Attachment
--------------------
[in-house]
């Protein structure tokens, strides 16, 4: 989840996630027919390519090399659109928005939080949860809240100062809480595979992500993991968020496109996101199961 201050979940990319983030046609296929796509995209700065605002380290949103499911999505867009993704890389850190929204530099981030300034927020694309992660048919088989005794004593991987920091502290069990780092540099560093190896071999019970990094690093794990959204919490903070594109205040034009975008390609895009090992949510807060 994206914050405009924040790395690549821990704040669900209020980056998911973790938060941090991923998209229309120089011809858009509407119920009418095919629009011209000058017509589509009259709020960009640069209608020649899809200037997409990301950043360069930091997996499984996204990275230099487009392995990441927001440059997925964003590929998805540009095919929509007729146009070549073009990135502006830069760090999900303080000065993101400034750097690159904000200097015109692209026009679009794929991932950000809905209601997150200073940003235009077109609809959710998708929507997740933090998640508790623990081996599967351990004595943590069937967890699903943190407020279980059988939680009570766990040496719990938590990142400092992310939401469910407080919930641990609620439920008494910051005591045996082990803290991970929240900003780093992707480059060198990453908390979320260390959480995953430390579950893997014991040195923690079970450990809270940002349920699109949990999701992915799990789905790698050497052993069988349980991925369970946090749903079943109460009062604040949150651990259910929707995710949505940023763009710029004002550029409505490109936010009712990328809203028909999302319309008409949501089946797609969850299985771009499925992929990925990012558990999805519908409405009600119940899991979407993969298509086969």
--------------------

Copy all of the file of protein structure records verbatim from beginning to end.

[in-house]
């Protein structure tokens, strides 16, 4: 989840996630027919390519090399659109928005939080949860809240100062809480595979992500993991968020496109996101199961 201050979940990319983030046609296929796509995209700065605002380290949103499911999505867009993704890389850190929204530099981030300034927020694309992660048919088989005794004593991987920091502290069990780092540099560093190896071999019970990094690093794990959204919490903070594109205040034009975008390609895009090992949510807060 994206914050405009924040790395690549821990704040669900209020980056998911973790938060941090991923998209229309120089011809858009509407119920009418095919629009011209000058017509589509009259709020960009640069209608020649899809200037997409990301950043360069930091997996499984996204990275230099487009392995990441927001440059997925964003590929998805540009095919929509007729146009070549073009990135502006830069760090999900303080000065993101400034750097690159904000200097015109692209026009679009794929991932950000809905209601997150200073940003235009077109609809959710998708929507997740933090998640508790623990081996599967351990004595943590069937967890699903943190407020279980059988939680009570766990040496719990938590990142400092992310939401469910407080919930641990609620439920008494910051005591045996082990803290991970929240900003780093992707480059060198990453908390979320260390959480995953430390579950893997014991040195923690079970450990809270940002349920699109949990999701992915799990789905790698050497052993069988349980991925369970946090749903079943109460009062604040949150651990259910929707995710949505940023763009710029004002550029409505490109936010009712990328809203028909999302319309008409949501089946797609969850299985771009499925992929990925990012558990999805519908409405009600119940899991979407993969298509086969």